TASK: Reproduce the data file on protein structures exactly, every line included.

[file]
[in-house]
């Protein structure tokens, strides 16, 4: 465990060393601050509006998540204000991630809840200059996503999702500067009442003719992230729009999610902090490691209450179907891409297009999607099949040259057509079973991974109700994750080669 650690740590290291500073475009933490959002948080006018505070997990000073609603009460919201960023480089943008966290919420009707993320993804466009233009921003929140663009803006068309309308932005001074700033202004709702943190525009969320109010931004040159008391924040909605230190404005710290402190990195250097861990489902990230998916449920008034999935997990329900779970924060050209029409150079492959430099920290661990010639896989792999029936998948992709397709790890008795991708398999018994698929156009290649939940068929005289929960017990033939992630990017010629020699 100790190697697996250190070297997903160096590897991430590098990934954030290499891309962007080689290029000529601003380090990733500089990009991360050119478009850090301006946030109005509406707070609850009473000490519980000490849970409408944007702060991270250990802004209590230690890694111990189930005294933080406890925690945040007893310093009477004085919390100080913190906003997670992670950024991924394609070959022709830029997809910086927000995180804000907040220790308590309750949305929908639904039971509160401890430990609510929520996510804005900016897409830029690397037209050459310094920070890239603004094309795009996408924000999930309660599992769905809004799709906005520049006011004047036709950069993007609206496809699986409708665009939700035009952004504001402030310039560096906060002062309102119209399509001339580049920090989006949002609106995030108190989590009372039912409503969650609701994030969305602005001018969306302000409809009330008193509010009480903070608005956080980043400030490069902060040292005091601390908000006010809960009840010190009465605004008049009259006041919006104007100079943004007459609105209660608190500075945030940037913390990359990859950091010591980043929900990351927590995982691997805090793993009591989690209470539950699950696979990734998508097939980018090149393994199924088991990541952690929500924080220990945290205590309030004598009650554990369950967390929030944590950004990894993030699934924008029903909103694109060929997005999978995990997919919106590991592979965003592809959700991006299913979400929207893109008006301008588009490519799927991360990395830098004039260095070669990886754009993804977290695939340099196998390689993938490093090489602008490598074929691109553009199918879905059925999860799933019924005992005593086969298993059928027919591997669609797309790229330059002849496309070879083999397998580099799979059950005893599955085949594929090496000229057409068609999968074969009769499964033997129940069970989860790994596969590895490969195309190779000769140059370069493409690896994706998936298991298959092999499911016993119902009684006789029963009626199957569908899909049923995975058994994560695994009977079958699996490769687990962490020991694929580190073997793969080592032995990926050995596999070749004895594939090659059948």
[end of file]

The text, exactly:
[in-house]
């Protein structure tokens, strides 16, 4: 465990060393601050509006998540204000991630809840200059996503999702500067009442003719992230729009999610902090490691209450179907891409297009999607099949040259057509079973991974109700994750080669 650690740590290291500073475009933490959002948080006018505070997990000073609603009460919201960023480089943008966290919420009707993320993804466009233009921003929140663009803006068309309308932005001074700033202004709702943190525009969320109010931004040159008391924040909605230190404005710290402190990195250097861990489902990230998916449920008034999935997990329900779970924060050209029409150079492959430099920290661990010639896989792999029936998948992709397709790890008795991708398999018994698929156009290649939940068929005289929960017990033939992630990017010629020699 100790190697697996250190070297997903160096590897991430590098990934954030290499891309962007080689290029000529601003380090990733500089990009991360050119478009850090301006946030109005509406707070609850009473000490519980000490849970409408944007702060991270250990802004209590230690890694111990189930005294933080406890925690945040007893310093009477004085919390100080913190906003997670992670950024991924394609070959022709830029997809910086927000995180804000907040220790308590309750949305929908639904039971509160401890430990609510929520996510804005900016897409830029690397037209050459310094920070890239603004094309795009996408924000999930309660599992769905809004799709906005520049006011004047036709950069993007609206496809699986409708665009939700035009952004504001402030310039560096906060002062309102119209399509001339580049920090989006949002609106995030108190989590009372039912409503969650609701994030969305602005001018969306302000409809009330008193509010009480903070608005956080980043400030490069902060040292005091601390908000006010809960009840010190009465605004008049009259006041919006104007100079943004007459609105209660608190500075945030940037913390990359990859950091010591980043929900990351927590995982691997805090793993009591989690209470539950699950696979990734998508097939980018090149393994199924088991990541952690929500924080220990945290205590309030004598009650554990369950967390929030944590950004990894993030699934924008029903909103694109060929997005999978995990997919919106590991592979965003592809959700991006299913979400929207893109008006301008588009490519799927991360990395830098004039260095070669990886754009993804977290695939340099196998390689993938490093090489602008490598074929691109553009199918879905059925999860799933019924005992005593086969298993059928027919591997669609797309790229330059002849496309070879083999397998580099799979059950005893599955085949594929090496000229057409068609999968074969009769499964033997129940069970989860790994596969590895490969195309190779000769140059370069493409690896994706998936298991298959092999499911016993119902009684006789029963009626199957569908899909049923995975058994994560695994009977079958699996490769687990962490020991694929580190073997793969080592032995990926050995596999070749004895594939090659059948």